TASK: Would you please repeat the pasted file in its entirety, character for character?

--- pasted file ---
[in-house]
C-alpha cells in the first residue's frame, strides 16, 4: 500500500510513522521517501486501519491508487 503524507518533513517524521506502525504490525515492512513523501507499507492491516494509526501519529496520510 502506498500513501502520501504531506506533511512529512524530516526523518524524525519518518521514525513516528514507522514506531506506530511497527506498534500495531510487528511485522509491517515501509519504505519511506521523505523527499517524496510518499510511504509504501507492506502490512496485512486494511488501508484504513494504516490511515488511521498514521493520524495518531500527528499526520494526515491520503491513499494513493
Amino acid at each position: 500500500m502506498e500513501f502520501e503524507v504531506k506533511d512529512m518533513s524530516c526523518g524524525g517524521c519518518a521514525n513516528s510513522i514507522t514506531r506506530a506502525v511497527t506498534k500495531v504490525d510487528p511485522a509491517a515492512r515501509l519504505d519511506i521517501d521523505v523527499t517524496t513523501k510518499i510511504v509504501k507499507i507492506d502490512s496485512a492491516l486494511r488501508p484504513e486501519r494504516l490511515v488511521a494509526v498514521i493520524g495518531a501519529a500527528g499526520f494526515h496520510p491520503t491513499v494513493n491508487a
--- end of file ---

[in-house]
C-alpha cells in the first residue's frame, strides 16, 4: 500500500510513522521517501486501519491508487 503524507518533513517524521506502525504490525515492512513523501507499507492491516494509526501519529496520510 502506498500513501502520501504531506506533511512529512524530516526523518524524525519518518521514525513516528514507522514506531506506530511497527506498534500495531510487528511485522509491517515501509519504505519511506521523505523527499517524496510518499510511504509504501507492506502490512496485512486494511488501508484504513494504516490511515488511521498514521493520524495518531500527528499526520494526515491520503491513499494513493
Amino acid at each position: 500500500m502506498e500513501f502520501e503524507v504531506k506533511d512529512m518533513s524530516c526523518g524524525g517524521c519518518a521514525n513516528s510513522i514507522t514506531r506506530a506502525v511497527t506498534k500495531v504490525d510487528p511485522a509491517a515492512r515501509l519504505d519511506i521517501d521523505v523527499t517524496t513523501k510518499i510511504v509504501k507499507i507492506d502490512s496485512a492491516l486494511r488501508p484504513e486501519r494504516l490511515v488511521a494509526v498514521i493520524g495518531a501519529a500527528g499526520f494526515h496520510p491520503t491513499v494513493n491508487a